Date of Award

Spring 5-2019

Document Type

Thesis

Degree Name

Master of Arts (MA)

Department/Program

Criminal Justice

Language

English

First Advisor

Jon M. Shane

Second Reader

Peter Moskos

Third Advisor

Jeff Mellow

Abstract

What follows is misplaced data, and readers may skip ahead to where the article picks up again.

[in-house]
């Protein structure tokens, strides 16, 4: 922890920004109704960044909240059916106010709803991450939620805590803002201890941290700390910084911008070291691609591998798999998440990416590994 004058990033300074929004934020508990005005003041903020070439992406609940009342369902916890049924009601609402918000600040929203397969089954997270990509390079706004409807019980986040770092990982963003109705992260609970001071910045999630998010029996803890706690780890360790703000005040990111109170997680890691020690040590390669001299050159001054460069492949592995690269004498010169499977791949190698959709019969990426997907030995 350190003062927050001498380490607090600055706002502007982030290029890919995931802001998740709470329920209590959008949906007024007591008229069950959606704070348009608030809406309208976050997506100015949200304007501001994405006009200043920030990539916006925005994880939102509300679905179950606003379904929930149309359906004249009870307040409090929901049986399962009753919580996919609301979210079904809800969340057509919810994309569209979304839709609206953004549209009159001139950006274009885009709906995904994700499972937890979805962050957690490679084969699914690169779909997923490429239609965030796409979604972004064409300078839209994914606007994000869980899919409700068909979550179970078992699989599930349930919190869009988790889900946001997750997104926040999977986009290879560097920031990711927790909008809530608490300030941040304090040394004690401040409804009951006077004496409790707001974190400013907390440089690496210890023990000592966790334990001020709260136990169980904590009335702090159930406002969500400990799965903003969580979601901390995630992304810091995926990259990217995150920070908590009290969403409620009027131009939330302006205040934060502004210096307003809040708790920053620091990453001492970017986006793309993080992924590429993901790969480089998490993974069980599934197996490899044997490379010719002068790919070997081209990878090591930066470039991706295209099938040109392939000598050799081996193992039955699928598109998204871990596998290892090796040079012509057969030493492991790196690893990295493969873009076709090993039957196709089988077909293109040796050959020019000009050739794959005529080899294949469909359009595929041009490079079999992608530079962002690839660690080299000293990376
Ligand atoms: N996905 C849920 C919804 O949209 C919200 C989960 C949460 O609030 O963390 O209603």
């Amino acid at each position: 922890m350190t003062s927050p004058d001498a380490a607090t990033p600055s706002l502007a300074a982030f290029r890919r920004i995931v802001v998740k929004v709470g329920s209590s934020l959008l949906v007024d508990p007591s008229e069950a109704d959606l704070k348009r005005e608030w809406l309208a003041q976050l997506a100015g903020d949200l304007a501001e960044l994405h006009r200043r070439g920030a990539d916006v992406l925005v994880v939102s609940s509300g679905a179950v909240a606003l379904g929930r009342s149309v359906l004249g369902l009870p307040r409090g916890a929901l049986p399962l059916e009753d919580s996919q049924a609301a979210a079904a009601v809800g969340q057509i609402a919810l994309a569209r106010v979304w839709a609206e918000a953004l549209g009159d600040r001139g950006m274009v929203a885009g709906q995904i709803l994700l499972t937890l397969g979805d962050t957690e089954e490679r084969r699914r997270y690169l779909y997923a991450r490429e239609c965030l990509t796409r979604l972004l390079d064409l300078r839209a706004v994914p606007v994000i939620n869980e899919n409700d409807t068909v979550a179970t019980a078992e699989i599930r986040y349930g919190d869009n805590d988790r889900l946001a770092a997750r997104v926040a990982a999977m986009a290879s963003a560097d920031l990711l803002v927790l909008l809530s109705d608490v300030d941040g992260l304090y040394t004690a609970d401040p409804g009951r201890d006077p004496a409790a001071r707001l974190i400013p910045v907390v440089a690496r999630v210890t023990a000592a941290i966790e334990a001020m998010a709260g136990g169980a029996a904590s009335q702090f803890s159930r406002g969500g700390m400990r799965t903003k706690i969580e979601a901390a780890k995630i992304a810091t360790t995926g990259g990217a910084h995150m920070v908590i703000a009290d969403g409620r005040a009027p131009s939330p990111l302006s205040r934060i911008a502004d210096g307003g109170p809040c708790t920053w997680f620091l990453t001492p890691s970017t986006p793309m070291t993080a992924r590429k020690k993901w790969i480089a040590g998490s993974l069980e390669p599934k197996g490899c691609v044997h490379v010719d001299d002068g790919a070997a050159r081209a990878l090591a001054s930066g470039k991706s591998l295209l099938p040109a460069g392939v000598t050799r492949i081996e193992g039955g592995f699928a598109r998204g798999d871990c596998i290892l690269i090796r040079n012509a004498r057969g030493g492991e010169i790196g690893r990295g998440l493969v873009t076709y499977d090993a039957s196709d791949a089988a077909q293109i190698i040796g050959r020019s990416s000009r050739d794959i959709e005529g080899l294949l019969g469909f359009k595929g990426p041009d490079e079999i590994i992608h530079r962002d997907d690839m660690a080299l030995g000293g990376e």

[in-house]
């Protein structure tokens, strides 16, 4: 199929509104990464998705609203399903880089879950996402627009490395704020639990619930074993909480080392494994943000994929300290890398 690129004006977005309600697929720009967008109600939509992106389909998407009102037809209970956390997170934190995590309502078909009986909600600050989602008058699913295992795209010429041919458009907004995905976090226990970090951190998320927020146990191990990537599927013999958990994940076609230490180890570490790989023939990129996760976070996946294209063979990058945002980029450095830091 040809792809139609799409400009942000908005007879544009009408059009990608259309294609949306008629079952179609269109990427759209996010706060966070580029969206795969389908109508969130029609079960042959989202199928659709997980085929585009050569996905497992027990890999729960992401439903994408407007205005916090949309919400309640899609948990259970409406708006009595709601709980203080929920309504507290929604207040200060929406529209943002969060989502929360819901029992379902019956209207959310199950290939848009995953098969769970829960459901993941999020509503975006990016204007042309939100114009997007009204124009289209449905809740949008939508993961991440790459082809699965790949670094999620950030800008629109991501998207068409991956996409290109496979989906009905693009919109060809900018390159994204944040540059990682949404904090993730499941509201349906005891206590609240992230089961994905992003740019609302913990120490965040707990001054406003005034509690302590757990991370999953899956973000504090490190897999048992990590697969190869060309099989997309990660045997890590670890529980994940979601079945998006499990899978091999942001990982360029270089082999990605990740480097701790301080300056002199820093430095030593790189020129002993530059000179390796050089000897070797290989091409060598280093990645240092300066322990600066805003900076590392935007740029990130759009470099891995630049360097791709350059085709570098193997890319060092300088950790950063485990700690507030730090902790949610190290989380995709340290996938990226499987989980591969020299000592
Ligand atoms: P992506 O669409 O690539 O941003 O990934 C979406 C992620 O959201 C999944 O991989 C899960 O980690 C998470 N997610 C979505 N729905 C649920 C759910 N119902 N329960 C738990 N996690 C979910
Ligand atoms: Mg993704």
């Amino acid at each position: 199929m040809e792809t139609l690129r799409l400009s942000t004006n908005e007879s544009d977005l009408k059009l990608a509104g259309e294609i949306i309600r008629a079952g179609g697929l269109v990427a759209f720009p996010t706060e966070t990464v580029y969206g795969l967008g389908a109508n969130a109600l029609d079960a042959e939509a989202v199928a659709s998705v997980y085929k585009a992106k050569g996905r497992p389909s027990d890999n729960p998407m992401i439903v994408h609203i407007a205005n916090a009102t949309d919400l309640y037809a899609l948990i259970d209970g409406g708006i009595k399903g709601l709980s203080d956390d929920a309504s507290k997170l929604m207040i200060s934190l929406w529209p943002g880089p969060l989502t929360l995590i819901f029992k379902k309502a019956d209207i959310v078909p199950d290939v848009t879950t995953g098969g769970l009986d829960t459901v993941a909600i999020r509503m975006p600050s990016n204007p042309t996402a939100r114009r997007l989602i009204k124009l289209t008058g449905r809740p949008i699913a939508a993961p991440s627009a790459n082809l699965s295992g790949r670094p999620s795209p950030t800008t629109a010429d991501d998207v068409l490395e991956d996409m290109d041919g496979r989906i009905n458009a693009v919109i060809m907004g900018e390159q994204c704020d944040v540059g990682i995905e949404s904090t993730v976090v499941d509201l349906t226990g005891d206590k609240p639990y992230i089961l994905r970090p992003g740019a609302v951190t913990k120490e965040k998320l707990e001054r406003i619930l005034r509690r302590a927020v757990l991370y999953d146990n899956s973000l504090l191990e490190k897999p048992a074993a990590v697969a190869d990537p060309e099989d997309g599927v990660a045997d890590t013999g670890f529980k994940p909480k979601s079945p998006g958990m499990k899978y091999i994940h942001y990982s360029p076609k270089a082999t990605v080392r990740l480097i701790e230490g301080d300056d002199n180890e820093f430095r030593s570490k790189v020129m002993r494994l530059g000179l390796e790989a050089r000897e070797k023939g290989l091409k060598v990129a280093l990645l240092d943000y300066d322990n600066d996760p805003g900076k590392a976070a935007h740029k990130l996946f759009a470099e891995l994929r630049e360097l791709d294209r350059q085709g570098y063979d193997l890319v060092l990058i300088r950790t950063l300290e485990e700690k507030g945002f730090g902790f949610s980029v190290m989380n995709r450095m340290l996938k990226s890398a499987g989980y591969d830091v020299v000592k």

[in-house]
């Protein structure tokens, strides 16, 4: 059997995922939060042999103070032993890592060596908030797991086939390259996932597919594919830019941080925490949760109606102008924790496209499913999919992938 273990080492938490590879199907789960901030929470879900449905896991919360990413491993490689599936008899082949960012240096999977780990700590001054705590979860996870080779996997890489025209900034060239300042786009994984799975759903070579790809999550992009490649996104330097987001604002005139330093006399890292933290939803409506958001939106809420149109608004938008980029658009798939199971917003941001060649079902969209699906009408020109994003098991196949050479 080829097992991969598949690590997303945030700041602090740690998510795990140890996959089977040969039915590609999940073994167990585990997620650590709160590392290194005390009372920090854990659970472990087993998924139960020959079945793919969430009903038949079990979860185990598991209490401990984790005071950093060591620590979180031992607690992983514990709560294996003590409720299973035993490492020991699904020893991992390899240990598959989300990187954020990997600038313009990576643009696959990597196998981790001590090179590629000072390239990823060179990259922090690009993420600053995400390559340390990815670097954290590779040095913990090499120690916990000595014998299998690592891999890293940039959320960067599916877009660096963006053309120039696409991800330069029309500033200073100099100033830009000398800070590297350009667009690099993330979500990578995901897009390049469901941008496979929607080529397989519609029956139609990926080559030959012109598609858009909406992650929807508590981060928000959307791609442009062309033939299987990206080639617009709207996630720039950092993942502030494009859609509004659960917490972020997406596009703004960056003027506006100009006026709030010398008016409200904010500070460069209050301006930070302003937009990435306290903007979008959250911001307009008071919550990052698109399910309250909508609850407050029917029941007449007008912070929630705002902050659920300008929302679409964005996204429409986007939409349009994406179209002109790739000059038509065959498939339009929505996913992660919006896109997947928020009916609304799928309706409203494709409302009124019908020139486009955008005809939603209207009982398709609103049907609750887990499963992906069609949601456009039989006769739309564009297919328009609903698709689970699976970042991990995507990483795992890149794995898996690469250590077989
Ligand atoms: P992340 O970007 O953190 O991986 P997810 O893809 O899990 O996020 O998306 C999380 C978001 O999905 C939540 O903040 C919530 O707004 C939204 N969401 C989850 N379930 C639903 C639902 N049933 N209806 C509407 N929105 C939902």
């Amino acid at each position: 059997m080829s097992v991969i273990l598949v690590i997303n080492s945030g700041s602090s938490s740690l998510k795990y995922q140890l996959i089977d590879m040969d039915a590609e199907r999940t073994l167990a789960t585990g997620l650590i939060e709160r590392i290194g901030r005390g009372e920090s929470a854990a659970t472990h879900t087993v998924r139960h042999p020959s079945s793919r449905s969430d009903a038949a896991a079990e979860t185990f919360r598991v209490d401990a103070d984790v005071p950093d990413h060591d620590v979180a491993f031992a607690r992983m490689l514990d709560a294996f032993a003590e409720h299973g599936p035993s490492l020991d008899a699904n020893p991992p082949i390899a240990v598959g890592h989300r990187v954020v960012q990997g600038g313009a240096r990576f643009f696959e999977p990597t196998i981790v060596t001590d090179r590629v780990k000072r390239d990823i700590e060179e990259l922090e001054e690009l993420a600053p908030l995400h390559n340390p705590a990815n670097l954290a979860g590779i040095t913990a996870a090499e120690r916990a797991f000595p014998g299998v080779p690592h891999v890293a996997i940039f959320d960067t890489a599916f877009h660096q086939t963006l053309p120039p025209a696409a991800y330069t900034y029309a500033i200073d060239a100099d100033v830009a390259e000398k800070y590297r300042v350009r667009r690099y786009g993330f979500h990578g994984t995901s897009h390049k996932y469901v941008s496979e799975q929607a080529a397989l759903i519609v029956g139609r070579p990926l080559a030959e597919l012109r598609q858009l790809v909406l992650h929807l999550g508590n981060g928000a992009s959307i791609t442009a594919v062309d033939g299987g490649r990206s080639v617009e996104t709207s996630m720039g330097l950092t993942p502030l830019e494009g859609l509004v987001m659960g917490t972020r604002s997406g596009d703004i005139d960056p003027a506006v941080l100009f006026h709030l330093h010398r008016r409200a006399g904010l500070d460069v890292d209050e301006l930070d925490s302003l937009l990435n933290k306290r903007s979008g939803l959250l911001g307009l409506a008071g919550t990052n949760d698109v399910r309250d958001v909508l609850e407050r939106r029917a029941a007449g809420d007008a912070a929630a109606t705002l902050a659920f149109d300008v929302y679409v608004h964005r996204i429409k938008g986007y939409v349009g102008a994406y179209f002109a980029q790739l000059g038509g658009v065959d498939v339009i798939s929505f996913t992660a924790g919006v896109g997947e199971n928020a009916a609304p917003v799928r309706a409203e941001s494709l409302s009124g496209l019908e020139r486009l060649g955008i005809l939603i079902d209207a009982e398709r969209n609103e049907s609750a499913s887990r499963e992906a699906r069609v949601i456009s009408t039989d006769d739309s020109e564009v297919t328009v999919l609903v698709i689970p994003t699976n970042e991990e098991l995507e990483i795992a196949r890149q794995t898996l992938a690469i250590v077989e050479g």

Fatal use of force incidents involving police officers in the United States have recently seen widespread media attention, emotionally charged rhetoric, and calls for reform. The present study examines police use of force encounters with the mentally ill given the significant proportion of incidents and wanting body of literature. The objective of this study is to examine fatal police interactions to test whether those displaying signs of mental illness in encounters with law enforcement are more dangerous than those not displaying signs of mental illness. Open source data from the Washington Post were used from 2015 to 2018 (n=3942) due to the lack of a government sponsored national, incident-level database. Data were analyzed to describe these shootings, in addition to statewide mental health resilience and risk factors from 2015 to 2017. The results suggest those displaying signs of mental illness are less likely to attack or flee police, but were more likely to possess a weapon and present an imminent threat to law enforcement. Furthermore, linear regression identified significant, positive state level risk factors such as firearm mortality rates and suicide rates, that when analyzed with fatal use of force rates, hold limited predictive validity to the overall prevalence of shootings. Future research should better capture prevalence of mental illness across the United States and continue to expand on the microenvironmental factors of shootings rather than the sociodemographic variables.

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